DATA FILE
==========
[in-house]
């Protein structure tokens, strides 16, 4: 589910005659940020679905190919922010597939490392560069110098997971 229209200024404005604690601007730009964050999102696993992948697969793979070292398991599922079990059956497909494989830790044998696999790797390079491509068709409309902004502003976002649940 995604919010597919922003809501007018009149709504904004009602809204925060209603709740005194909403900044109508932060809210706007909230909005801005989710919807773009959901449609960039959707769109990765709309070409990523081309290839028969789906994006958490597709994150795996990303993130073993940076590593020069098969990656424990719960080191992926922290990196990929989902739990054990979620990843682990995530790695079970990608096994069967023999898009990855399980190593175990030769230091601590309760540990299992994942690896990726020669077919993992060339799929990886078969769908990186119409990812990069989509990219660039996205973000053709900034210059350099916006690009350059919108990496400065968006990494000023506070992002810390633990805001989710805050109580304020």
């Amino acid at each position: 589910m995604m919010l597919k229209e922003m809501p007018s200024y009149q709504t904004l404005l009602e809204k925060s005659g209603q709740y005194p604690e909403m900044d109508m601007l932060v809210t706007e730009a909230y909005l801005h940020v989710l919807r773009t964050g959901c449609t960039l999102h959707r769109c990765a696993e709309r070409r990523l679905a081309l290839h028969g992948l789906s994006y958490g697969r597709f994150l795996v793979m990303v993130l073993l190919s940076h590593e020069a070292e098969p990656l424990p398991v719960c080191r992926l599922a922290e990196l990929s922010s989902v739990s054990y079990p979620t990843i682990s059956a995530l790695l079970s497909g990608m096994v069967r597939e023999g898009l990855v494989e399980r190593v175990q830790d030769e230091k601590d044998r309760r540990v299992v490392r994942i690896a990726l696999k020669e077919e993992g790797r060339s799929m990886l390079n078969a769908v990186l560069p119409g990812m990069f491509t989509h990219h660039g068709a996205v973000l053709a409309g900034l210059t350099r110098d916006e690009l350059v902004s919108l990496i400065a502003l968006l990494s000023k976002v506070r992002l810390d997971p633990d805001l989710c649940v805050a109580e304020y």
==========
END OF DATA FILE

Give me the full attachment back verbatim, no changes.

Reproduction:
[in-house]
């Protein structure tokens, strides 16, 4: 589910005659940020679905190919922010597939490392560069110098997971 229209200024404005604690601007730009964050999102696993992948697969793979070292398991599922079990059956497909494989830790044998696999790797390079491509068709409309902004502003976002649940 995604919010597919922003809501007018009149709504904004009602809204925060209603709740005194909403900044109508932060809210706007909230909005801005989710919807773009959901449609960039959707769109990765709309070409990523081309290839028969789906994006958490597709994150795996990303993130073993940076590593020069098969990656424990719960080191992926922290990196990929989902739990054990979620990843682990995530790695079970990608096994069967023999898009990855399980190593175990030769230091601590309760540990299992994942690896990726020669077919993992060339799929990886078969769908990186119409990812990069989509990219660039996205973000053709900034210059350099916006690009350059919108990496400065968006990494000023506070992002810390633990805001989710805050109580304020």
């Amino acid at each position: 589910m995604m919010l597919k229209e922003m809501p007018s200024y009149q709504t904004l404005l009602e809204k925060s005659g209603q709740y005194p604690e909403m900044d109508m601007l932060v809210t706007e730009a909230y909005l801005h940020v989710l919807r773009t964050g959901c449609t960039l999102h959707r769109c990765a696993e709309r070409r990523l679905a081309l290839h028969g992948l789906s994006y958490g697969r597709f994150l795996v793979m990303v993130l073993l190919s940076h590593e020069a070292e098969p990656l424990p398991v719960c080191r992926l599922a922290e990196l990929s922010s989902v739990s054990y079990p979620t990843i682990s059956a995530l790695l079970s497909g990608m096994v069967r597939e023999g898009l990855v494989e399980r190593v175990q830790d030769e230091k601590d044998r309760r540990v299992v490392r994942i690896a990726l696999k020669e077919e993992g790797r060339s799929m990886l390079n078969a769908v990186l560069p119409g990812m990069f491509t989509h990219h660039g068709a996205v973000l053709a409309g900034l210059t350099r110098d916006e690009l350059v902004s919108l990496i400065a502003l968006l990494s000023k976002v506070r992002l810390d997971p633990d805001l989710c649940v805050a109580e304020y």